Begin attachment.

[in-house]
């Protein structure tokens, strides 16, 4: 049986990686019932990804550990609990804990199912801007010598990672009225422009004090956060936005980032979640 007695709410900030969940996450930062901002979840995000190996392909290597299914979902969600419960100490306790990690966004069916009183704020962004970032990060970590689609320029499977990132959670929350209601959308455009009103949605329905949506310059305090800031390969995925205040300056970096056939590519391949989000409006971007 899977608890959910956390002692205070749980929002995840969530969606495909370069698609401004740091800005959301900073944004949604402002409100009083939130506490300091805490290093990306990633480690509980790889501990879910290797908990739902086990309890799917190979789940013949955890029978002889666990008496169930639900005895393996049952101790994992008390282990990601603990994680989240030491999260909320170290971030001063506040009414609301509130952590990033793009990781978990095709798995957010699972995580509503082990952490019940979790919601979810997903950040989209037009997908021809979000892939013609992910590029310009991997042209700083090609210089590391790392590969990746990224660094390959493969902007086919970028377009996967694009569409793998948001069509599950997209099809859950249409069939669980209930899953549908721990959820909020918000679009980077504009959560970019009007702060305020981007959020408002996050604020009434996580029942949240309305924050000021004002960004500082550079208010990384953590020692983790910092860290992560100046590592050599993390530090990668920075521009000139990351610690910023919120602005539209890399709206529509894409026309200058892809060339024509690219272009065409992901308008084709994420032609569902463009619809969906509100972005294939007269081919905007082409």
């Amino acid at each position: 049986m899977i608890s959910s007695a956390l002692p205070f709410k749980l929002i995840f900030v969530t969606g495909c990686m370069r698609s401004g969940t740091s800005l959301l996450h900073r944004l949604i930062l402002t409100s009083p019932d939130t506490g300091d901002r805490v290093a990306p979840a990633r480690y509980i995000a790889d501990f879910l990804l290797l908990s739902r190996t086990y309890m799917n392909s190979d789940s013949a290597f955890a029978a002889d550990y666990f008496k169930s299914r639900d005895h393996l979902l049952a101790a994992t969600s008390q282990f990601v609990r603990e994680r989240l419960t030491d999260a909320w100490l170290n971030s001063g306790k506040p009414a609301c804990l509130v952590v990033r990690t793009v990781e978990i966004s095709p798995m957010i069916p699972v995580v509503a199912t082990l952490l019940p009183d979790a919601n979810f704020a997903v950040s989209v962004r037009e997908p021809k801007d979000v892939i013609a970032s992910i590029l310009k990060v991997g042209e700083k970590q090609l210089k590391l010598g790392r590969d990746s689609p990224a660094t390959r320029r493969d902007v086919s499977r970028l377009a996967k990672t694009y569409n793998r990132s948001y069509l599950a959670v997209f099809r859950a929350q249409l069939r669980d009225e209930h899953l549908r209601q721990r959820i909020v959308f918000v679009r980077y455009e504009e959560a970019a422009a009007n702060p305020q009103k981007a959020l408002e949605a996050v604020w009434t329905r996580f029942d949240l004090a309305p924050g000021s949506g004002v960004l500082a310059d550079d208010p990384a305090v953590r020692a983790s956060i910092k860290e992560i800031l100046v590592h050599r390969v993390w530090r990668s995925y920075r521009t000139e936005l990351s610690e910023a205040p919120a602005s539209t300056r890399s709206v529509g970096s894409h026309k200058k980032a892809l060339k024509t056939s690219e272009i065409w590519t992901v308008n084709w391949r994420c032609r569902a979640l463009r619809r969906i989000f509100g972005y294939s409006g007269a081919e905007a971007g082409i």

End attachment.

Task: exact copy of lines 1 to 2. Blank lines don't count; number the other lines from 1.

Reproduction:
[in-house]
């Protein structure tokens, strides 16, 4: 049986990686019932990804550990609990804990199912801007010598990672009225422009004090956060936005980032979640 007695709410900030969940996450930062901002979840995000190996392909290597299914979902969600419960100490306790990690966004069916009183704020962004970032990060970590689609320029499977990132959670929350209601959308455009009103949605329905949506310059305090800031390969995925205040300056970096056939590519391949989000409006971007 899977608890959910956390002692205070749980929002995840969530969606495909370069698609401004740091800005959301900073944004949604402002409100009083939130506490300091805490290093990306990633480690509980790889501990879910290797908990739902086990309890799917190979789940013949955890029978002889666990008496169930639900005895393996049952101790994992008390282990990601603990994680989240030491999260909320170290971030001063506040009414609301509130952590990033793009990781978990095709798995957010699972995580509503082990952490019940979790919601979810997903950040989209037009997908021809979000892939013609992910590029310009991997042209700083090609210089590391790392590969990746990224660094390959493969902007086919970028377009996967694009569409793998948001069509599950997209099809859950249409069939669980209930899953549908721990959820909020918000679009980077504009959560970019009007702060305020981007959020408002996050604020009434996580029942949240309305924050000021004002960004500082550079208010990384953590020692983790910092860290992560100046590592050599993390530090990668920075521009000139990351610690910023919120602005539209890399709206529509894409026309200058892809060339024509690219272009065409992901308008084709994420032609569902463009619809969906509100972005294939007269081919905007082409």